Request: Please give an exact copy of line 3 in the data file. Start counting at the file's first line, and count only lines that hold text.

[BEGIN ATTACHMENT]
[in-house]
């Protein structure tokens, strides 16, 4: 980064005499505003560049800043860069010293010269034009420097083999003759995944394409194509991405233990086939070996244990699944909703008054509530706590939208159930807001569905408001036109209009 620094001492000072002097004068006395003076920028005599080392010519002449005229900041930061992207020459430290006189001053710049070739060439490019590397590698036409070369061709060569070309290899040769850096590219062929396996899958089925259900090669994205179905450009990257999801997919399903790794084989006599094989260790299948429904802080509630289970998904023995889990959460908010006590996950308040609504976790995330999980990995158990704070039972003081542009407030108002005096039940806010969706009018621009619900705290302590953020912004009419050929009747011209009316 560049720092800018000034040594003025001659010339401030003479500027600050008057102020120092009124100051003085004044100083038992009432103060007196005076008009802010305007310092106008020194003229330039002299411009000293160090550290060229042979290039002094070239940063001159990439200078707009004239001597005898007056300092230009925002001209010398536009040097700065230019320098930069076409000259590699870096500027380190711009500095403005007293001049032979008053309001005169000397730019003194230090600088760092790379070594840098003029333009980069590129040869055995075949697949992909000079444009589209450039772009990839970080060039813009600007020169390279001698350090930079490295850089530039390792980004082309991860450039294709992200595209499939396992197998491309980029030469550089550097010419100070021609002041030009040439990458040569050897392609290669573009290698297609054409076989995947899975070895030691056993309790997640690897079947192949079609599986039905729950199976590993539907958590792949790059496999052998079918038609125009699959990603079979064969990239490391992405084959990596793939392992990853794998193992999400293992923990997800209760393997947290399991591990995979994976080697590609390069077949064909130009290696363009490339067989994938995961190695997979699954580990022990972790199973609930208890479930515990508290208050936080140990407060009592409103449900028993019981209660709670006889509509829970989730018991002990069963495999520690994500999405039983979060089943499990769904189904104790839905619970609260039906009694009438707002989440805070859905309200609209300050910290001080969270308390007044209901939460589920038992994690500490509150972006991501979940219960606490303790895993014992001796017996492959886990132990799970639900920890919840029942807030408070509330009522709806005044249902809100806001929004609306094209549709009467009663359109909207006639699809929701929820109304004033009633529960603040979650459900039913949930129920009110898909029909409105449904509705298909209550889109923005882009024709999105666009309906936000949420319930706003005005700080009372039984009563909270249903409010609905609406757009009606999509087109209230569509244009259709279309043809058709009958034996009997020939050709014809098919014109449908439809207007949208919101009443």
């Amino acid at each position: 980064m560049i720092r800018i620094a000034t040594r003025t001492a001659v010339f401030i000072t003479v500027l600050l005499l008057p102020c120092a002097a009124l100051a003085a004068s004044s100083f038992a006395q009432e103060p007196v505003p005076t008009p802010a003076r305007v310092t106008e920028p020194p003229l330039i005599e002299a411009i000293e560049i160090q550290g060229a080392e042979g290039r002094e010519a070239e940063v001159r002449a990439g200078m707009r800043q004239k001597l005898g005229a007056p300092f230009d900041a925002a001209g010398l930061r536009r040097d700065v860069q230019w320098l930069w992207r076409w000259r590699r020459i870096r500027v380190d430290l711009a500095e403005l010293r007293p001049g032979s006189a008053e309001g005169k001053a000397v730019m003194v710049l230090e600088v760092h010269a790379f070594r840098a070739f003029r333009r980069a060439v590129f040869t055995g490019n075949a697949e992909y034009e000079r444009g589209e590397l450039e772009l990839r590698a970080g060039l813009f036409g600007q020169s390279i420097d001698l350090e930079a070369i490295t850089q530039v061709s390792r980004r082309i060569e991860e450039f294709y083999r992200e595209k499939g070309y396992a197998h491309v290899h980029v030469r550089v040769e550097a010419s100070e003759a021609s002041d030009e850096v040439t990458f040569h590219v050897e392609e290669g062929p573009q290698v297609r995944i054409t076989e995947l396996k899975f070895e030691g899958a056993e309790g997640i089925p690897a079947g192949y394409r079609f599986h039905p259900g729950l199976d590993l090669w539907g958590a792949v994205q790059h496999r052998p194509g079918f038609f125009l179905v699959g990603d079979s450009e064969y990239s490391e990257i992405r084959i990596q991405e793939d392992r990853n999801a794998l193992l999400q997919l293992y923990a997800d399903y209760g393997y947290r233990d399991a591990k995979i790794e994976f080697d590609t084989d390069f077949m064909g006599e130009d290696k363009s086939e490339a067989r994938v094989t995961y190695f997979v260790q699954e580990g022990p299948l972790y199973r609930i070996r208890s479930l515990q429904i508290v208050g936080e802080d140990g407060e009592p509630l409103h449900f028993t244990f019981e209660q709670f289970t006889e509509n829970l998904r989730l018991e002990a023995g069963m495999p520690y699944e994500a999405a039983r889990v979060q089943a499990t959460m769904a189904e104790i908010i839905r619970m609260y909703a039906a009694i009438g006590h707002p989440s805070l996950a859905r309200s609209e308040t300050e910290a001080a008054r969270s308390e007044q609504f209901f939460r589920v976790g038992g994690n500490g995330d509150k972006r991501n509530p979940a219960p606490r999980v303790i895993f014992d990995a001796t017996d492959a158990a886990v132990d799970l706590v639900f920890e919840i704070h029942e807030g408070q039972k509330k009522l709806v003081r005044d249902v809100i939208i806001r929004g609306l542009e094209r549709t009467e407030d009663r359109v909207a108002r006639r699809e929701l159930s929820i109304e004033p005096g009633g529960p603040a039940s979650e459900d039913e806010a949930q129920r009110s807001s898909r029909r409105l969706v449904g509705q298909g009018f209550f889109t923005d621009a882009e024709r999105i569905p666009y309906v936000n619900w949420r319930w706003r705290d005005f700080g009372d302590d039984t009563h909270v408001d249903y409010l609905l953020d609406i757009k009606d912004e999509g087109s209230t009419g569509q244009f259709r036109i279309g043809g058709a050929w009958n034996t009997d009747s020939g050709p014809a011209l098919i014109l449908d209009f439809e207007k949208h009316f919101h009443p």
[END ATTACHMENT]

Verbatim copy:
């Amino acid at each position: 980064m560049i720092r800018i620094a000034t040594r003025t001492a001659v010339f401030i000072t003479v500027l600050l005499l008057p102020c120092a002097a009124l100051a003085a004068s004044s100083f038992a006395q009432e103060p007196v505003p005076t008009p802010a003076r305007v310092t106008e920028p020194p003229l330039i005599e002299a411009i000293e560049i160090q550290g060229a080392e042979g290039r002094e010519a070239e940063v001159r002449a990439g200078m707009r800043q004239k001597l005898g005229a007056p300092f230009d900041a925002a001209g010398l930061r536009r040097d700065v860069q230019w320098l930069w992207r076409w000259r590699r020459i870096r500027v380190d430290l711009a500095e403005l010293r007293p001049g032979s006189a008053e309001g005169k001053a000397v730019m003194v710049l230090e600088v760092h010269a790379f070594r840098a070739f003029r333009r980069a060439v590129f040869t055995g490019n075949a697949e992909y034009e000079r444009g589209e590397l450039e772009l990839r590698a970080g060039l813009f036409g600007q020169s390279i420097d001698l350090e930079a070369i490295t850089q530039v061709s390792r980004r082309i060569e991860e450039f294709y083999r992200e595209k499939g070309y396992a197998h491309v290899h980029v030469r550089v040769e550097a010419s100070e003759a021609s002041d030009e850096v040439t990458f040569h590219v050897e392609e290669g062929p573009q290698v297609r995944i054409t076989e995947l396996k899975f070895e030691g899958a056993e309790g997640i089925p690897a079947g192949y394409r079609f599986h039905p259900g729950l199976d590993l090669w539907g958590a792949v994205q790059h496999r052998p194509g079918f038609f125009l179905v699959g990603d079979s450009e064969y990239s490391e990257i992405r084959i990596q991405e793939d392992r990853n999801a794998l193992l999400q997919l293992y923990a997800d399903y209760g393997y947290r233990d399991a591990k995979i790794e994976f080697d590609t084989d390069f077949m064909g006599e130009d290696k363009s086939e490339a067989r994938v094989t995961y190695f997979v260790q699954e580990g022990p299948l972790y199973r609930i070996r208890s479930l515990q429904i508290v208050g936080e802080d140990g407060e009592p509630l409103h449900f028993t244990f019981e209660q709670f289970t006889e509509n829970l998904r989730l018991e002990a023995g069963m495999p520690y699944e994500a999405a039983r889990v979060q089943a499990t959460m769904a189904e104790i908010i839905r619970m609260y909703a039906a009694i009438g006590h707002p989440s805070l996950a859905r309200s609209e308040t300050e910290a001080a008054r969270s308390e007044q609504f209901f939460r589920v976790g038992g994690n500490g995330d509150k972006r991501n509530p979940a219960p606490r999980v303790i895993f014992d990995a001796t017996d492959a158990a886990v132990d799970l706590v639900f920890e919840i704070h029942e807030g408070q039972k509330k009522l709806v003081r005044d249902v809100i939208i806001r929004g609306l542009e094209r549709t009467e407030d009663r359109v909207a108002r006639r699809e929701l159930s929820i109304e004033p005096g009633g529960p603040a039940s979650e459900d039913e806010a949930q129920r009110s807001s898909r029909r409105l969706v449904g509705q298909g009018f209550f889109t923005d621009a882009e024709r999105i569905p666009y309906v936000n619900w949420r319930w706003r705290d005005f700080g009372d302590d039984t009563h909270v408001d249903y409010l609905l953020d609406i757009k009606d912004e999509g087109s209230t009419g569509q244009f259709r036109i279309g043809g058709a050929w009958n034996t009997d009747s020939g050709p014809a011209l098919i014109l449908d209009f439809e207007k949208h009316f919101h009443p």